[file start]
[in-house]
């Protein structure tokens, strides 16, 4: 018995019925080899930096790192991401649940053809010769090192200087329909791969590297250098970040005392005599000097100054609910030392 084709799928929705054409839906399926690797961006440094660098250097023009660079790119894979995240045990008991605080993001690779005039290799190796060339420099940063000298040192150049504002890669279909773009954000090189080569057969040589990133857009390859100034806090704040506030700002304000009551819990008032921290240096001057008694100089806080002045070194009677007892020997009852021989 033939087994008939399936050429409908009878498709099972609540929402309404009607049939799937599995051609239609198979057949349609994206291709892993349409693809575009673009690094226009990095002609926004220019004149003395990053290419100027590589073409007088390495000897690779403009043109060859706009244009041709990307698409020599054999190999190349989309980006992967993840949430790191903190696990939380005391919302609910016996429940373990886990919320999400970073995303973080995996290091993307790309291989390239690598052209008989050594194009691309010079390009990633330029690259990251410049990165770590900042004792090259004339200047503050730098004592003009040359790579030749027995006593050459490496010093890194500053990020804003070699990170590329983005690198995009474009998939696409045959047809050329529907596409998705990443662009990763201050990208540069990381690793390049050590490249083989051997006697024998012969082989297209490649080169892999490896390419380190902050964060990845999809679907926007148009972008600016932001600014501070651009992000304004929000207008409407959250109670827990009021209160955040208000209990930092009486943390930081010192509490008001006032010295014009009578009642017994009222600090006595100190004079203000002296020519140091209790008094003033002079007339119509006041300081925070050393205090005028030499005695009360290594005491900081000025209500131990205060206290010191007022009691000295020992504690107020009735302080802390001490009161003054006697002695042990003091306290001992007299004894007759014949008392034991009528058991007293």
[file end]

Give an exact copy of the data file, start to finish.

[in-house]
């Protein structure tokens, strides 16, 4: 018995019925080899930096790192991401649940053809010769090192200087329909791969590297250098970040005392005599000097100054609910030392 084709799928929705054409839906399926690797961006440094660098250097023009660079790119894979995240045990008991605080993001690779005039290799190796060339420099940063000298040192150049504002890669279909773009954000090189080569057969040589990133857009390859100034806090704040506030700002304000009551819990008032921290240096001057008694100089806080002045070194009677007892020997009852021989 033939087994008939399936050429409908009878498709099972609540929402309404009607049939799937599995051609239609198979057949349609994206291709892993349409693809575009673009690094226009990095002609926004220019004149003395990053290419100027590589073409007088390495000897690779403009043109060859706009244009041709990307698409020599054999190999190349989309980006992967993840949430790191903190696990939380005391919302609910016996429940373990886990919320999400970073995303973080995996290091993307790309291989390239690598052209008989050594194009691309010079390009990633330029690259990251410049990165770590900042004792090259004339200047503050730098004592003009040359790579030749027995006593050459490496010093890194500053990020804003070699990170590329983005690198995009474009998939696409045959047809050329529907596409998705990443662009990763201050990208540069990381690793390049050590490249083989051997006697024998012969082989297209490649080169892999490896390419380190902050964060990845999809679907926007148009972008600016932001600014501070651009992000304004929000207008409407959250109670827990009021209160955040208000209990930092009486943390930081010192509490008001006032010295014009009578009642017994009222600090006595100190004079203000002296020519140091209790008094003033002079007339119509006041300081925070050393205090005028030499005695009360290594005491900081000025209500131990205060206290010191007022009691000295020992504690107020009735302080802390001490009161003054006697002695042990003091306290001992007299004894007759014949008392034991009528058991007293």